# type a = {X:int; Y:int} vs type a = |X of int |Y of int

I'm really more interested in the theoretical-set answer. So maybe I should ask int * int vs int + int. I interpret int * int as a tuple with cardinal of int squared as the number of combinations.

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What's the question? – kvb Apr 25 '13 at 21:30
I would think the number of possible values for int * int would be nCr(|int|, 2). Sorry for commenting here. I cannot comment on answers. But I don't see the difference between the possible values of int * int and int + int. – Iter Apr 25 '13 at 22:11
As to the difference between `A*B` and `A+B`, the possible values of the first type are `(a_i,b_j)` while the values for the second are `X a_i` or `Y b_j`. Does that help? – kvb Apr 25 '13 at 22:18
I think I answered my question. When you work with |X of int |Y of int after declaration you will be working with only one subset at a time (X or Y). With a product type you are working with both variables. I can't answer my own question but I think that's my answer. – Iter Apr 25 '13 at 22:23
Yes that does help. I think we are saying the same thing. – Iter Apr 25 '13 at 22:52

If you want to find out more about the theory, you can search for information about product types (tuples are a basic case, records are labeled products) and sum types (the `Choice<..>` type in F# is a basic case, discriminated unions are labeled sum types).

The set-theoretical interpretation is that product types correspond to product of sets and sum types correspond to a union (more precisely to a disjoint union - because they are labeled).

So, assuming that `[| T |]` is a set representing values of a type `T`:

[| T1 * T2 |] = { (v1, v2) | v1 ∈ [| T1 |], v2 ∈ [| T2 |] }
[| T1 + T2 |] = { (1, v) | v ∈ [| T1 |] } ∪ { (2, v) | v ∈ [| T2 |] }

A simpler version of the `+` operation would be just union, but that only makes sense when the two types have distinct values (and so you can distinguish between without the labels):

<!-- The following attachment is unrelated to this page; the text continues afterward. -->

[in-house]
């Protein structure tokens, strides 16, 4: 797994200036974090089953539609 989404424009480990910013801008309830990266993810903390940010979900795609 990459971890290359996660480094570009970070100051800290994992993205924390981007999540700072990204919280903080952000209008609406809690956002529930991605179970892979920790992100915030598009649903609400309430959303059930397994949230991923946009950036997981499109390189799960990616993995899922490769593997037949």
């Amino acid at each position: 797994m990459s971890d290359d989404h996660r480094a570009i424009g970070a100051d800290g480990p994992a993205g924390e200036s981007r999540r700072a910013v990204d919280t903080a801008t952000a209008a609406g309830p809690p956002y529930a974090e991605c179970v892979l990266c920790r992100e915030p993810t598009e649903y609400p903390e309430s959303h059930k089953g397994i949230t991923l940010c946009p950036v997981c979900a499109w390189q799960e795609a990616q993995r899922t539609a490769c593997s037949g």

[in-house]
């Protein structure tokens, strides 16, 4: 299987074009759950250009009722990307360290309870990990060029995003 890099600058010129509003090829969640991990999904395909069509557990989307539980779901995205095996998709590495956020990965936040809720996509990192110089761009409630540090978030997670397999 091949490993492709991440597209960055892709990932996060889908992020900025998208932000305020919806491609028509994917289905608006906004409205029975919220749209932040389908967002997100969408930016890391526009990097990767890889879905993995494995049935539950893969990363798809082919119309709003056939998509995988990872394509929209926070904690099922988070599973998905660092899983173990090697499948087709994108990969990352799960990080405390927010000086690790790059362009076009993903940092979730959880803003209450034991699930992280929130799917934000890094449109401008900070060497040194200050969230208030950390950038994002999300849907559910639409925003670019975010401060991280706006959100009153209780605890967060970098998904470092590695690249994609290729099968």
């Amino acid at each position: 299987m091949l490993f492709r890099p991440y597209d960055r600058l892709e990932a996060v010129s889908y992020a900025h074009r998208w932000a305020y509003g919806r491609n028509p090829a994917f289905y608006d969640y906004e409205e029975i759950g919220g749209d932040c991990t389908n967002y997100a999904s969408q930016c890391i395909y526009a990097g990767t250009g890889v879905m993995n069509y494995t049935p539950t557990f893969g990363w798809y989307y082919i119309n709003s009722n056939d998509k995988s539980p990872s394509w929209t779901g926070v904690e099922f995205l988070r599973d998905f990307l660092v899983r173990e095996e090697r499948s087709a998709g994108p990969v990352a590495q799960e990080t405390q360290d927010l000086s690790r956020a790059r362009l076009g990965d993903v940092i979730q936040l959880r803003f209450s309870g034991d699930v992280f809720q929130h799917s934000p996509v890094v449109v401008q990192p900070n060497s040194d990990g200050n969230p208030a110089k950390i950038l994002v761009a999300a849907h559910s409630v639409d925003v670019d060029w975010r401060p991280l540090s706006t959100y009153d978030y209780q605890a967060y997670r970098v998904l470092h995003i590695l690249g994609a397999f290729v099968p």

[| T1 + T2 |] = [| T1 |] ∪ [| T2 |]

This is actually quite fun, because you can find out that many of the standard algebraic laws will work for types too. For example, distributivity says that: `(a + b) * c = (a * c) + (b * c)`. This works for types too and it means that the following two are equivalent:

``````type AorB = A of int | B of string            // int + string
type AorBandC = AorB * float                  // (int + string) * float

type AandC = int * float                      // int * float
type BandC = string * float                   // string * float
type AandCorBandC = AC of AandC | BC of BandC // (int * float) + (string * float)
``````

You can write a pair of functions that will map between the values of `AorBandC` and `AandCorBandC`. In fact, you can go even wilder and even differentiate types. This is a bit crazy, but you asked for a theory: http://www.cs.nott.ac.uk/~txa/publ/jpartial.pdf

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Yes, record types are just like tuple types, except that their elements have names. As the F#/ML syntax for tuples types suggests, a tuple of type `A * B * C * ...` has |A| * |B| * |C| * ... possible values. Likewise, you are also right that a discriminated union `| N1 of A | N2 of B | ...` has |A| + |B| + ... possible values. You didn't mention it, but function types correspond to exponentiation: `A -> B` has |B||A| inhabitants.

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